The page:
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Does it also occur with or without lens correction and highlight correction? I have so far had zero lag in my image recording and instant review with non-Pentax lenses.
01-19-2019, 07:08 AM   #7
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QuoteOriginally posted by Ash Quote
Does it also occur with or without lens correction and highlight correction? I have so far had zero lag in my image recording and instant review with non-Pentax lenses.
After a Reset, both "Lat-Chromatic-Ab Adj" and "Diffraction Correction" are set to on, but disabling them make no noticable difference to the processing time. Likewise, "Highlight Correction" was set to Auto, but if disabling it makes a difference it falls within the margin of error.


Lars Bruzelius

---------- Post added 01-19-19 at 07:51 AM ----------

QuoteOriginally posted by biz-engineer Quote
At ISO12800, the lag is only after the shots, and it is around 1 sec. at ISO6400, 2 seconds at ISO12800 and about 3 seconds at ISOs higher than 12800, but it doesn't affect burst rate, there is no wait time to shoot additional frames.
This is about half the processing times that I have found. I.e. at ISO200 there is a one second delay, at 3200 this has increased to 2 s and at 12800 the 4 s originally reported.

The difference between mine and "biz-engineer"s figures could be explained by a difference in methodology.

In my case the test image [Windows 10 Stopwatch] was a 14" computer screen [1920x1080] with one line of large black text on a white background. This background is not a uniform white, but pixelated when enarged. How this affects the processing time is more than I can guess, todays noise supression algorithms are probably different from what we used 50 years ago.

For the test I disabled Lens Corrections, Highlight Correction and Instant Review. After a picture of the test screen I waited until the Status Screen reappeared and the took another picture. From the recorded times my reaction time [0,1 s] should be deducted. Any difference in processing time between raw or JPG images falls within the margin of error.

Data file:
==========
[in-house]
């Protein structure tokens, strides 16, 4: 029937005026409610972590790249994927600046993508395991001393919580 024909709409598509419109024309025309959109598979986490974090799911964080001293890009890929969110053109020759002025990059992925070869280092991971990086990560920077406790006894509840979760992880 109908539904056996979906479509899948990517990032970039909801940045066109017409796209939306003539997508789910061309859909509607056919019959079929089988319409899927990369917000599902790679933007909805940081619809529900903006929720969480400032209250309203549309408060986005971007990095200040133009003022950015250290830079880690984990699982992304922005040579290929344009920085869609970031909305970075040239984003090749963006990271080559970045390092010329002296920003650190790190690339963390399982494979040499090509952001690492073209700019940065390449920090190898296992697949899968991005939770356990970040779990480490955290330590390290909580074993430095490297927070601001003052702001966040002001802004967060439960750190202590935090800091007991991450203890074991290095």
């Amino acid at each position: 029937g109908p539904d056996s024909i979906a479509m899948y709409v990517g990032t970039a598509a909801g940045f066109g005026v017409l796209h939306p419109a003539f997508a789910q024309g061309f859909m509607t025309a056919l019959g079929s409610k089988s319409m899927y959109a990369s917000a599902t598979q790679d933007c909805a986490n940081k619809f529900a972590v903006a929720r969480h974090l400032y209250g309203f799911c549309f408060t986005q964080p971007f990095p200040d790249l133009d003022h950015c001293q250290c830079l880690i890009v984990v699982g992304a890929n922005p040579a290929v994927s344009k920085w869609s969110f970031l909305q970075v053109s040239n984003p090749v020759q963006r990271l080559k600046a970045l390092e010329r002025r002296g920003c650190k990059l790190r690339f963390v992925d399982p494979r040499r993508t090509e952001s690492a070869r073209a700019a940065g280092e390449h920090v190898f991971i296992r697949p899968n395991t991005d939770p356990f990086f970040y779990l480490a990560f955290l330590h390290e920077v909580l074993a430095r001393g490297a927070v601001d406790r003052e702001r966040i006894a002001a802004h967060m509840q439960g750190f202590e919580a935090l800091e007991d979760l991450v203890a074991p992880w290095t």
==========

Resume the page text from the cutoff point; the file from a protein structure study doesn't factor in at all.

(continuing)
Lars Bruzelius
01-20-2019, 08:50 PM   #8
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Thanks Lars. Quite informative.




01-22-2019, 05:38 AM   #9
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QuoteOriginally posted by Ash Quote
Does it also occur with or without lens correction and highlight correction? I have so far had zero lag in my image recording and instant review with non-Pentax lenses.
The delay at high ISO appears even when all JPEG options are disabled, I believe the delay comes from noise processing by the accelerator chip. But readers here should well understand that the delay happens between after the exposure is finished and when the SD card is written.

QuoteOriginally posted by Not a Number Quote
Does turning off instant preview make any difference?
If you turn off the preview, you can't really see the delay unless you are very fast to press the review button very fast. Again, the delay happens after a shot and doesn't impact burst rate, so it's a not an issue when using the camera.